O’Brien pointed out that in the city’s brief in support of summary disposition, the city indicates it will accept the pleadings of the complaint as true – so the city was not offering any opposing affidavits or any admissible evidence. So for the purposes of their motion, they are acknowledging the allegations of the complaint are to be taken as true. If that is the case, O’Brien continued, then the city’s characterization of the plaintiffs’ argument is “wildly inaccurate.” The city’s characterization is misleading, he said, and it is a distortion of the complaint.
O’Brien also noted that the city had contended the plaintiffs “recognized that they own the sump pumps they installed and that the sump pumps and footing drain system operate as an integral part of their houses; in other words that neither the city nor a third party owns anything located in their homes, occupies their properties, or has otherwise taken their properties.” If you look at the complaint, O’Brien told Shelton, that is directly contrary to what the plaintiffs said in their complaint.
The city had cited as authority for that “admission” – that the plaintiffs had acknowledged there was no unconstitutional taking – the fact that plaintiffs attached the city’s homeowner packet as an exhibit to the complaint. And the city argued that because the plaintiffs attached the city’s own homeowner packet as an exhibit for the complaint, that somehow the plaintiffs had adopted everything the homeowner packet says. There is no way you can read that complaint and the references to the exhibit as the plaintiffs’ “concession” to the city’s position with respect to the FDD program, O’Brien said. “It’s completely uncalled for and is just untrue.”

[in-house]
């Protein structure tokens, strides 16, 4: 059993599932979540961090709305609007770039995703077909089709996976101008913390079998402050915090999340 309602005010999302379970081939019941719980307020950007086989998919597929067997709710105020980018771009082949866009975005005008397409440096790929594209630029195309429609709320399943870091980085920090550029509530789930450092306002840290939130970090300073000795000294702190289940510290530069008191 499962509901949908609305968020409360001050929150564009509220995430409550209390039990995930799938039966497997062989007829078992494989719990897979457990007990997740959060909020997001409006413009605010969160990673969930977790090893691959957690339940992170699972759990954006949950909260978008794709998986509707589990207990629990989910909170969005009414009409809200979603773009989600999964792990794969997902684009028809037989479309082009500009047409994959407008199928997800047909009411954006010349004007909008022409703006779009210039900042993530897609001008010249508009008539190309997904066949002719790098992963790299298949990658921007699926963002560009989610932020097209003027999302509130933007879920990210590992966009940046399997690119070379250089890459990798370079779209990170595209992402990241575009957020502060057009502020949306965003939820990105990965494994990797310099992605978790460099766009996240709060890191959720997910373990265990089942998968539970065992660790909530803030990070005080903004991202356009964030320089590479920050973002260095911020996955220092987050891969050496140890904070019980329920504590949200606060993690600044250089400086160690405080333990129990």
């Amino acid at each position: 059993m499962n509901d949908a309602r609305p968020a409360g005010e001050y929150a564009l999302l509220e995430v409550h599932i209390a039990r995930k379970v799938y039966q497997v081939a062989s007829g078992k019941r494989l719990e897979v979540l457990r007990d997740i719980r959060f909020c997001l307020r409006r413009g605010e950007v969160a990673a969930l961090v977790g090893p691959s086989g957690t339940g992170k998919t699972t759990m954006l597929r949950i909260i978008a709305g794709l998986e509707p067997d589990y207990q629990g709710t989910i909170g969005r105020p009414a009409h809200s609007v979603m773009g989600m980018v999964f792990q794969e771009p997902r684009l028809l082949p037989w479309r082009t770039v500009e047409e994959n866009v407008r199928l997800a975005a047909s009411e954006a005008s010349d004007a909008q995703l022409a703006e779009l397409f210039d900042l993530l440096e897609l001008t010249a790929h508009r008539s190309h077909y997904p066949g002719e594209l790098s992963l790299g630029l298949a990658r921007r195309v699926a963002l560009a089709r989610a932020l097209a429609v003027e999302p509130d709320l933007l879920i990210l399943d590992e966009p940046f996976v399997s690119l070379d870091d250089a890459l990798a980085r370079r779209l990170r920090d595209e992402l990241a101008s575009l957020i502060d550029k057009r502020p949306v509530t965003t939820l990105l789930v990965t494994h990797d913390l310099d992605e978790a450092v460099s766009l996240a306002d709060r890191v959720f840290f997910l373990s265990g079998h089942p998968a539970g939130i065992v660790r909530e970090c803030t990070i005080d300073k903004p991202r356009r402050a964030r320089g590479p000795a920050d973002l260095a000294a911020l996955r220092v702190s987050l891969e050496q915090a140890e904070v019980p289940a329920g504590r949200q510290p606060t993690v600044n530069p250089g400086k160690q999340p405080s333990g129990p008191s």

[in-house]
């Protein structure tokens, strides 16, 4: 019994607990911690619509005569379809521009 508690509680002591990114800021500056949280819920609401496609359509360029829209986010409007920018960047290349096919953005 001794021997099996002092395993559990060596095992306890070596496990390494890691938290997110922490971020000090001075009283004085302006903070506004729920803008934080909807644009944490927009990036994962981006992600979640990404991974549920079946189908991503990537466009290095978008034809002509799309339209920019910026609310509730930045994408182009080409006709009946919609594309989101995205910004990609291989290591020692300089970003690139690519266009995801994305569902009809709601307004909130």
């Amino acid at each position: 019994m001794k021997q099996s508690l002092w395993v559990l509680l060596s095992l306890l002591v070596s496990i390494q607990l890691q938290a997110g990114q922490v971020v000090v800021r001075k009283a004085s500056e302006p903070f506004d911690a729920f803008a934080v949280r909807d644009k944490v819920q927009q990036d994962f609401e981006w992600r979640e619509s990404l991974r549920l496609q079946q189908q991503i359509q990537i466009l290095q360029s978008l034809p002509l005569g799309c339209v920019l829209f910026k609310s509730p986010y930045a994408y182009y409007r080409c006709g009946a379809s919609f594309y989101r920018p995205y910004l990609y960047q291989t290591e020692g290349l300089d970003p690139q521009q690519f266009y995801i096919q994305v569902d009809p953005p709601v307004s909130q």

In the city’s response brief, O’Brien said, the city cites authority for the fact that attached exhibits that contradicts allegations in the complaint trump those allegations. But what cases did the city cite? O’Brien asked. The city cited one case in which a complaint had attached to it promissory notes and guarantees signed by the plaintiff. And based on those promissory notes and guarantees, the court concluded that the allegations of the plaintiff were contradicted by the documentary evidence attached to the complaint – and obviously adopted by the plaintiff. The other case was one where letters by the lawyer were attached, which contradicted the assertions contained in the complaint. Those cases were inapposite, O’Brien said.